I think we must look at this matter with a little more freedom of thought than seems to have been establishing itself in the minds of some of your Lordships, and I do not think we need pay too much attention to that. Certainly, we need to bring justice to any person who, having an hereditary peerage, feels he wishes to be relieved from the incubus which is placed upon him; an incubus very often applying to his right to be heard, if elected by the electors, in the representative Chamber. In many cases you will find, if you discuss general matters with a man who has succeeded to a peerage from the death of his father, that the actual use of the name is a handicap in his particular vocation, or in his special 'business or profession. I do not say that these instances are very frequent, but I have come across them several times myself. The great thing there is to have complete justice lot those persons, so that if they wish to be free they can be free. But there is no shadow of logical reason why that should mean that, afterwards, their children can be re-enacted as passing on to the possession of the Peerage which their parent has rejected.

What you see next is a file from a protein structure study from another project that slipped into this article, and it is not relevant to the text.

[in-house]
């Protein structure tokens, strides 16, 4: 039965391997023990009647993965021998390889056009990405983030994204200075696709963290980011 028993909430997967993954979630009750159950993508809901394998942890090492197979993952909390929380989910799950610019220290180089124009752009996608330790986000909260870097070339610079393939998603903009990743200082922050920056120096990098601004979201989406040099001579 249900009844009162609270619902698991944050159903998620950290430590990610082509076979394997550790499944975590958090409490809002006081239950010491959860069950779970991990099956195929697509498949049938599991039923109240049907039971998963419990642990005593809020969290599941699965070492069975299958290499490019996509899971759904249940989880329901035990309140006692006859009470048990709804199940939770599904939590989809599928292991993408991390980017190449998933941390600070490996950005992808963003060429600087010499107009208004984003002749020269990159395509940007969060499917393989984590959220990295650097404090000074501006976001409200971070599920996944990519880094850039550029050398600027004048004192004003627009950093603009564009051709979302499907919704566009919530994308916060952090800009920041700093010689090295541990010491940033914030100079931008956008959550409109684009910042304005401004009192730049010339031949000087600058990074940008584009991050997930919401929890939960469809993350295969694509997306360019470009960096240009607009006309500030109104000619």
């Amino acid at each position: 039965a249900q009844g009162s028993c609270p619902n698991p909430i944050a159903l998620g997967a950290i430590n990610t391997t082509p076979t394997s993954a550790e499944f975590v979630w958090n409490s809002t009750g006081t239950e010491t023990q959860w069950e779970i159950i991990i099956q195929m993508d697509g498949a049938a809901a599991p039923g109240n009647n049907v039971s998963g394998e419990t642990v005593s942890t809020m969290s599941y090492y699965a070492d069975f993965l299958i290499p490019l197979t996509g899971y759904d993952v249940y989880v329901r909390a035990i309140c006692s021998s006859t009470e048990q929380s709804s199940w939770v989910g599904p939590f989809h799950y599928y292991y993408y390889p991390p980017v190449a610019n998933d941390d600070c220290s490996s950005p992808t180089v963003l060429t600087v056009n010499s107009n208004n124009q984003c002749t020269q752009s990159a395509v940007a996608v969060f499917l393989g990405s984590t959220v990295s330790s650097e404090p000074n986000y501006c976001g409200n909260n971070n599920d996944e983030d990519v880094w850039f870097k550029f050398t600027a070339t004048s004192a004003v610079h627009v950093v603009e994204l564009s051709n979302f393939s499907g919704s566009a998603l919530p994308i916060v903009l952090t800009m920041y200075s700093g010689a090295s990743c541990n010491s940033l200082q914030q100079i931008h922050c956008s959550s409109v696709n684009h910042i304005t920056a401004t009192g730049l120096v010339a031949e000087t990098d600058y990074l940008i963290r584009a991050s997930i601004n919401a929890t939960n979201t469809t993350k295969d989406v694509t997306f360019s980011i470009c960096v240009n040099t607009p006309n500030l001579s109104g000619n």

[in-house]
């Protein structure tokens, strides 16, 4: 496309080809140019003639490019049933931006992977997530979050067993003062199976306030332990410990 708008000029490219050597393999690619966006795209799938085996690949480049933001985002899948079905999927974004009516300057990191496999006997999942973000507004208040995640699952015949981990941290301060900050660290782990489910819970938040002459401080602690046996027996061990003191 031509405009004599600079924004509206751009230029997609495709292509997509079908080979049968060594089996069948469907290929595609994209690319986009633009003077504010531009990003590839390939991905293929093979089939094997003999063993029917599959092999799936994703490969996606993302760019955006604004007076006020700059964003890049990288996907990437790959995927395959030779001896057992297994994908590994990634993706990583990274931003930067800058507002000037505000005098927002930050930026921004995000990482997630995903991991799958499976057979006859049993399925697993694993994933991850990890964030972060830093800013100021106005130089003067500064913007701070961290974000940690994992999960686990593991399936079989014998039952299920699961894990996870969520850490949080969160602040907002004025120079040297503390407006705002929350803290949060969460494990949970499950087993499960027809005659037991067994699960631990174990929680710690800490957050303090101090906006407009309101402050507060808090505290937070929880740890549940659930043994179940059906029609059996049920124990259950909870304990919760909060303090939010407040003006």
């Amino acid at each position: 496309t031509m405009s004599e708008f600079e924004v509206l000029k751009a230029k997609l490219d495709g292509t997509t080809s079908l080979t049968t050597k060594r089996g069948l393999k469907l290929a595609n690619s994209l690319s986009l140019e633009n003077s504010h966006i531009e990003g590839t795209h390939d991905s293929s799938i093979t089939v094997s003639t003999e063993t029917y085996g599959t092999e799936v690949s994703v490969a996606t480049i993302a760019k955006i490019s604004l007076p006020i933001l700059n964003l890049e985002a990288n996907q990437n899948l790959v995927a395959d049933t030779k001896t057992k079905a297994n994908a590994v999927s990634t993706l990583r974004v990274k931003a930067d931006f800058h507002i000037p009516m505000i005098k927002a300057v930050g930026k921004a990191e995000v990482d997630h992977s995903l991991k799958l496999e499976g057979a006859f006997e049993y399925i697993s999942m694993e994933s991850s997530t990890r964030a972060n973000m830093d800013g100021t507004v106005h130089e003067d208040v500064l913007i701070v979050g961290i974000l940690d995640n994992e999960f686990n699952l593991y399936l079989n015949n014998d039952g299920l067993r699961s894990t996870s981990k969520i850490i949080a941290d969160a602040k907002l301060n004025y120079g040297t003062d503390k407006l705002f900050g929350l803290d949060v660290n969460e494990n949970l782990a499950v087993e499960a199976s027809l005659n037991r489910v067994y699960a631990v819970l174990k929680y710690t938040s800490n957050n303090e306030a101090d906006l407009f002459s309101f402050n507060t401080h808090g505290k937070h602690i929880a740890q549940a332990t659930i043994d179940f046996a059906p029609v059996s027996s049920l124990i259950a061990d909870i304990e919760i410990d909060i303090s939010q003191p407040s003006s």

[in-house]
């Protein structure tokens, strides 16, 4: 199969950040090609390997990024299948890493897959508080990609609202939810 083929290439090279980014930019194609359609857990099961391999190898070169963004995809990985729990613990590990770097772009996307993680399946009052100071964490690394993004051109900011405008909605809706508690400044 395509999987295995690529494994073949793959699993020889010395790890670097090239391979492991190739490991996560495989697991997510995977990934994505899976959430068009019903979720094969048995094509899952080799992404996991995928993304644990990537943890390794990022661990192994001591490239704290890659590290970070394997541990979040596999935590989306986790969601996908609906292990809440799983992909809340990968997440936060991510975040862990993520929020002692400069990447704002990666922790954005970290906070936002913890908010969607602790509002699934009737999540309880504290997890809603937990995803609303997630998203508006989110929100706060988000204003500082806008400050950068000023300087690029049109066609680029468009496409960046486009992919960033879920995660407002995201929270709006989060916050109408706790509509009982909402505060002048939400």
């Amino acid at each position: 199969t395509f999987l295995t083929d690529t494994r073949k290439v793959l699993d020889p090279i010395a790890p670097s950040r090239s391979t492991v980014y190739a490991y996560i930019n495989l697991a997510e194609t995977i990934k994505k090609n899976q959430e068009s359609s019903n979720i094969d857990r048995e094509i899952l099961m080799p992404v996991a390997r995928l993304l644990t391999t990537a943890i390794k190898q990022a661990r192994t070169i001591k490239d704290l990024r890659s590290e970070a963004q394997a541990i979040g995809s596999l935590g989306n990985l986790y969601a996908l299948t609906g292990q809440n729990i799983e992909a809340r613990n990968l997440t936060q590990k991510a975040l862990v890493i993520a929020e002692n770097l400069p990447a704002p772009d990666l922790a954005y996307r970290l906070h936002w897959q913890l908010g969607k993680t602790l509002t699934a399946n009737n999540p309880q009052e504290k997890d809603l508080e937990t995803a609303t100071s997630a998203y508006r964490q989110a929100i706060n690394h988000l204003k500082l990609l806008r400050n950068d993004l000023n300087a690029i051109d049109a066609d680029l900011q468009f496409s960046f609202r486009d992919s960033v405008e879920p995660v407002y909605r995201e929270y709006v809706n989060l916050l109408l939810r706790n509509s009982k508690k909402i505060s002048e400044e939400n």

I do not wish to detain the House too long, but I have read very carefully the speech of Mr. Macleod in introducing the Motion in the other place. He was not quite sure about some things. I have also read very carefully the speech of the Attorney General in another place. There is some question as to whether the aim of the terms of reference has been drawn tightly enough to keep to the position to which we wish to adhere. Mr. Gaitskell, in dealing with the matter in debate, said that if there was any blame to be spread upon that matter he must share in it with the others who were concerned in agreeing to the terms of reference. But I am quite sure of this: that I can accept—and I am sure my colleagues can accept—the terms of reference, as they are submitted in the Motion moved by the noble and learned Viscount to-day, because they are capable of being discussed in general, upon the basis that we want them to be discussed; and we can afterwards decide upon the actual recommendations of the Joint Select Committee.

I hope very much that this Motion will be accepted without opposition. It has taken nine years to come to a position in which we could make some beginning to discussions on these matters upon a joint and agreed basis. When we come to deal with a matter of such constitutional importance as will be dealt with by the Joint Select Committee, then I, for one, like my Leader in another place, think it is a good thing that we should be able to proceed at the outset on the greatest possible measure of agreement. If we do not get agreement on matters of this constitutional character, then it leads either to complete frustration, further delays or a question of going to the nation upon an issue which ought not to have to be put to them and which would bring such divisions as would then come. I hope, therefore, that we shall continue in that spirit in which the Leaders of the Parties in another place have acted in this matter, and that we shall pass this Motion without a Division.